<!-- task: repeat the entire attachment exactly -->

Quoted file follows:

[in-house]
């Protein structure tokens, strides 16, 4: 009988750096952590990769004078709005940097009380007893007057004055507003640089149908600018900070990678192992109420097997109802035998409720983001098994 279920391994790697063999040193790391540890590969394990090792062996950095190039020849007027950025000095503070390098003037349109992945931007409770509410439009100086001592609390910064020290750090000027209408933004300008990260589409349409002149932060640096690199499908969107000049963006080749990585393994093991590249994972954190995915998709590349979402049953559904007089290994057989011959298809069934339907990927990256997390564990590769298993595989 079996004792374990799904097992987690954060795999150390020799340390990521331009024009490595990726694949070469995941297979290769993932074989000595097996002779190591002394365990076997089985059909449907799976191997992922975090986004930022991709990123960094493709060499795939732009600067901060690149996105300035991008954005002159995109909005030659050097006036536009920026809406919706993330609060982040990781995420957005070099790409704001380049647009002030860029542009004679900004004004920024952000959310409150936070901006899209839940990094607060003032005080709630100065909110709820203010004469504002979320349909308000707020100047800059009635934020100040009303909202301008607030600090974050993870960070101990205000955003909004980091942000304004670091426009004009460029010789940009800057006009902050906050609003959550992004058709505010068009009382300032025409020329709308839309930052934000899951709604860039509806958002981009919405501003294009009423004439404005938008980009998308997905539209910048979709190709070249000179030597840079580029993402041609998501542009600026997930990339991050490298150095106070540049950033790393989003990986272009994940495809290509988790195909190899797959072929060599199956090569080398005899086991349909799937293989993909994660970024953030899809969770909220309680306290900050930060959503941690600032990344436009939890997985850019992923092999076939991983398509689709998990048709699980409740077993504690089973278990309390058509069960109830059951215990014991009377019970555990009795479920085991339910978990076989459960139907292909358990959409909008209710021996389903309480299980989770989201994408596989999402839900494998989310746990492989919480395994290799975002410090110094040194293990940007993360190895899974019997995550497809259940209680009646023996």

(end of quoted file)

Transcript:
[in-house]
């Protein structure tokens, strides 16, 4: 009988750096952590990769004078709005940097009380007893007057004055507003640089149908600018900070990678192992109420097997109802035998409720983001098994 279920391994790697063999040193790391540890590969394990090792062996950095190039020849007027950025000095503070390098003037349109992945931007409770509410439009100086001592609390910064020290750090000027209408933004300008990260589409349409002149932060640096690199499908969107000049963006080749990585393994093991590249994972954190995915998709590349979402049953559904007089290994057989011959298809069934339907990927990256997390564990590769298993595989 079996004792374990799904097992987690954060795999150390020799340390990521331009024009490595990726694949070469995941297979290769993932074989000595097996002779190591002394365990076997089985059909449907799976191997992922975090986004930022991709990123960094493709060499795939732009600067901060690149996105300035991008954005002159995109909005030659050097006036536009920026809406919706993330609060982040990781995420957005070099790409704001380049647009002030860029542009004679900004004004920024952000959310409150936070901006899209839940990094607060003032005080709630100065909110709820203010004469504002979320349909308000707020100047800059009635934020100040009303909202301008607030600090974050993870960070101990205000955003909004980091942000304004670091426009004009460029010789940009800057006009902050906050609003959550992004058709505010068009009382300032025409020329709308839309930052934000899951709604860039509806958002981009919405501003294009009423004439404005938008980009998308997905539209910048979709190709070249000179030597840079580029993402041609998501542009600026997930990339991050490298150095106070540049950033790393989003990986272009994940495809290509988790195909190899797959072929060599199956090569080398005899086991349909799937293989993909994660970024953030899809969770909220309680306290900050930060959503941690600032990344436009939890997985850019992923092999076939991983398509689709998990048709699980409740077993504690089973278990309390058509069960109830059951215990014991009377019970555990009795479920085991339910978990076989459960139907292909358990959409909008209710021996389903309480299980989770989201994408596989999402839900494998989310746990492989919480395994290799975002410090110094040194293990940007993360190895899974019997995550497809259940209680009646023996």